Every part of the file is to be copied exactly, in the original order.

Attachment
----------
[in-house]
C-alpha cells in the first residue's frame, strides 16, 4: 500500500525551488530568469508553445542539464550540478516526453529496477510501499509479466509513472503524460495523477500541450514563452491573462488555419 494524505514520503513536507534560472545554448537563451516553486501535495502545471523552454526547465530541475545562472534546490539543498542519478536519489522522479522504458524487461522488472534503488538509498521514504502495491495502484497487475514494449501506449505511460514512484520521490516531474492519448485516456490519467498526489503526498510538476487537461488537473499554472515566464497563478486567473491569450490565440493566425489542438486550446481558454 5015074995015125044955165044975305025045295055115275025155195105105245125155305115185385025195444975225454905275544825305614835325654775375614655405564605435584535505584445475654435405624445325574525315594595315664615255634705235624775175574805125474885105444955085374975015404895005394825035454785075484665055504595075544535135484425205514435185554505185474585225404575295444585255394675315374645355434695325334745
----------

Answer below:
[in-house]
C-alpha cells in the first residue's frame, strides 16, 4: 500500500525551488530568469508553445542539464550540478516526453529496477510501499509479466509513472503524460495523477500541450514563452491573462488555419 494524505514520503513536507534560472545554448537563451516553486501535495502545471523552454526547465530541475545562472534546490539543498542519478536519489522522479522504458524487461522488472534503488538509498521514504502495491495502484497487475514494449501506449505511460514512484520521490516531474492519448485516456490519467498526489503526498510538476487537461488537473499554472515566464497563478486567473491569450490565440493566425489542438486550446481558454 5015074995015125044955165044975305025045295055115275025155195105105245125155305115185385025195444975225454905275544825305614835325654775375614655405564605435584535505584445475654435405624445325574525315594595315664615255634705235624775175574805125474885105444955085374975015404895005394825035454785075484665055504595075544535135484425205514435185554505185474585225404575295444585255394675315374645355434695325334745